BEIJING, Jan. 28 (Xinhua) -- China will carry out more space science exploration in the next five years, said a white paper on the country's space activities released Friday.
The white paper, titled "China's Space Program: A 2021 Perspective," was released by the State Council Information Office.
It says that China will continue with the research and development of programs such as the satellite for space gravitational wave detection, the Einstein probe satellite, and the advanced space-based solar observatory. It will focus on the subjects of the extreme universe, ripples in time and space, the panoramic view of the sun and Earth, and the search for habitable planets.
The white paper also says that China will continue to explore frontier areas and research into space astronomy, heliospheric physics, lunar and planetary science, space-Earth sciences, and space physics to generate more original scientific findings.
China will also use space experiment platforms such as the Tiangong space station, the Chang'e lunar probe series, and the Tianwen-1 Mars probe to conduct experiments and research on biology, life, medicine, and materials. It will enable China to expand humanity's understanding of basic science, noted the white paper.
Focusing on scientific questions such as the origin and evolution of the universe and the relationship between the solar system and humanity, China has launched multiple programs to explore space and conduct experiments, advanced research on basic theories, and incubated vital research findings.
The Dark Matter Particle Explorer (DAMPE) Satellite obtained the precise measurements of the energy spectrums of cosmic-ray electrons, protons, and the GCR helium. The Huiyan (Insight) Hard X-ray Modulation Telescope was successfully launched.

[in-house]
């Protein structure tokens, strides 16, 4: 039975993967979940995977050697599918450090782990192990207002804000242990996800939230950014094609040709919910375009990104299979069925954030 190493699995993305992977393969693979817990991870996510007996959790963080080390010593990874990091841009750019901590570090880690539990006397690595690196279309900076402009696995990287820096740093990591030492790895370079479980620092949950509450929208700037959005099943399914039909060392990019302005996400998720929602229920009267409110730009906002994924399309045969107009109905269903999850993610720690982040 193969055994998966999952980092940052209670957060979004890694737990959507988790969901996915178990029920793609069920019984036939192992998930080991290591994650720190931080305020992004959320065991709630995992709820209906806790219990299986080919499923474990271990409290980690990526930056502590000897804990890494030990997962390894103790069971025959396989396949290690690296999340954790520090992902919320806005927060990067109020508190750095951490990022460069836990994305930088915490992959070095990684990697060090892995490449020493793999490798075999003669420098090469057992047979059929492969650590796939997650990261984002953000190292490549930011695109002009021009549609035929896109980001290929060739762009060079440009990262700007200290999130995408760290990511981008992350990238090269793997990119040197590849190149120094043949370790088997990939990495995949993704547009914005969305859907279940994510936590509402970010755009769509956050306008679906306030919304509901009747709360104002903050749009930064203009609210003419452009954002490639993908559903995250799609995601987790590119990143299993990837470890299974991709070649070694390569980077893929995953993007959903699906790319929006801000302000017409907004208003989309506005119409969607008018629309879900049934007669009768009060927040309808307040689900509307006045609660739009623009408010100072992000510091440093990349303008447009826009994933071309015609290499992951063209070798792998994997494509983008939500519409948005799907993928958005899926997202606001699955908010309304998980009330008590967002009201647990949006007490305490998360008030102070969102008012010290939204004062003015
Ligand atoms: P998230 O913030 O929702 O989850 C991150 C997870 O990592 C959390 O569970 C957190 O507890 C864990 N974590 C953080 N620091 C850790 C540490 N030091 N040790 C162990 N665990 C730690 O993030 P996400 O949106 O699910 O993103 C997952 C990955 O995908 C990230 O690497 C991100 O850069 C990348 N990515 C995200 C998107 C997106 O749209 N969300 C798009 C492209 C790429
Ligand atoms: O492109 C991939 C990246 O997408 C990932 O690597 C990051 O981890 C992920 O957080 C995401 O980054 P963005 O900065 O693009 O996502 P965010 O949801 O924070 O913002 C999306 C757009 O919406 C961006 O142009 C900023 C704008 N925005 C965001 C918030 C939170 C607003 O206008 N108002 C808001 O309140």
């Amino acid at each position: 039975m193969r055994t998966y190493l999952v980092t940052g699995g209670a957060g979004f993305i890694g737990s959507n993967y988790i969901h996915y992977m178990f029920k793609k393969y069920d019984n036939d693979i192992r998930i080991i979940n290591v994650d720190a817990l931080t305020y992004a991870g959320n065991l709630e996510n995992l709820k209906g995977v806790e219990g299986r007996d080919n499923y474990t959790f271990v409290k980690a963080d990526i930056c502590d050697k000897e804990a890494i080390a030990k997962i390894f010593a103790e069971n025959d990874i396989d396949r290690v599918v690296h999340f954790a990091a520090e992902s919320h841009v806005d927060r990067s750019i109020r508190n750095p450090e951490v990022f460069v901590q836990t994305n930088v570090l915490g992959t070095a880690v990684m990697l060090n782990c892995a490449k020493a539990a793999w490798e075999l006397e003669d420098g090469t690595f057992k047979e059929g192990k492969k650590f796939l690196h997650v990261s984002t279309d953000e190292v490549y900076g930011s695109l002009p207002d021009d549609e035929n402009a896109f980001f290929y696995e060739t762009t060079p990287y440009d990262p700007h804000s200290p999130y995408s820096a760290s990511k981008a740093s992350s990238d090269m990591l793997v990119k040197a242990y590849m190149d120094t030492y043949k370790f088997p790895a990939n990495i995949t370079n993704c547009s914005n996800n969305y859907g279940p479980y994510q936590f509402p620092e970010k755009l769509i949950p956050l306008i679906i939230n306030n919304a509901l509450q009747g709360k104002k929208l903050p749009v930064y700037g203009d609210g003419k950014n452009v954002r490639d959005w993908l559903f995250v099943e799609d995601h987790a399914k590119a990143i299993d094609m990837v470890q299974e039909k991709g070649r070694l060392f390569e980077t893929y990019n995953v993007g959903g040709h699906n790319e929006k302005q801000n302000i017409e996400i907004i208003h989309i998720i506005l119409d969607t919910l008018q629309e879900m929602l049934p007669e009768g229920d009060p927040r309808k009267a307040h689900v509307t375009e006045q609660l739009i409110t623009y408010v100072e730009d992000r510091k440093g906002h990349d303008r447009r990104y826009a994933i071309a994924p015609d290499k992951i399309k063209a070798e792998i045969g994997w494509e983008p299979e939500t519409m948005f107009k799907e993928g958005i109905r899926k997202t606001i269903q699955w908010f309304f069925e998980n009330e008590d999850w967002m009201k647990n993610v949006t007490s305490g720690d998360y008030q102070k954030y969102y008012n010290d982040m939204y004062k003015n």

Led by its lunar exploration program, China has significantly advanced in the comprehensive surveying of the moon's geology and subsurface structure.
"By studying the shallow structure of the moon, Chinese researchers have gained new insights into the evolutionary history of the moon," said Liu Jizhong, director of the Lunar Exploration and Space Program Center of the China National Space Administration, at the press conference of the white paper.
The researchers have studied the lunar samples brought back by the Chang'e-5 mission and dated the youngest rock on the moon at around 2 billion years in age, extending the "life" of lunar volcanism 800-900 million years longer than previously known.
In terms of the energy of matter, Chinese researchers have discovered new types of deep lunar material and delicate structures of cosmic ray energy spectra.
As for the space environment, they have gained a new understanding of the radiation dose of lunar particles and established new models of the interaction between solar winds and the moon, Liu added.
In planetary exploration, China has gained a deeper understanding of the geological evolution of Mars by analyzing its surface structure and soil and the composition of its rocks.
With the help of the Shenzhou spacecraft series, the Tiangong-2 space laboratory, and the Shijian-10 satellite, China has achieved mammalian embryonic development in space and in-orbit verification of the world's first space cold atom clock, expanded the understanding of the mechanisms behind particle segregation in microgravity, pulverized coal combustion, and material preparation, and achieved research findings in space science of international standing.
China also made achievements in space physics with the help of Mozi, the world's first quantum communication satellite.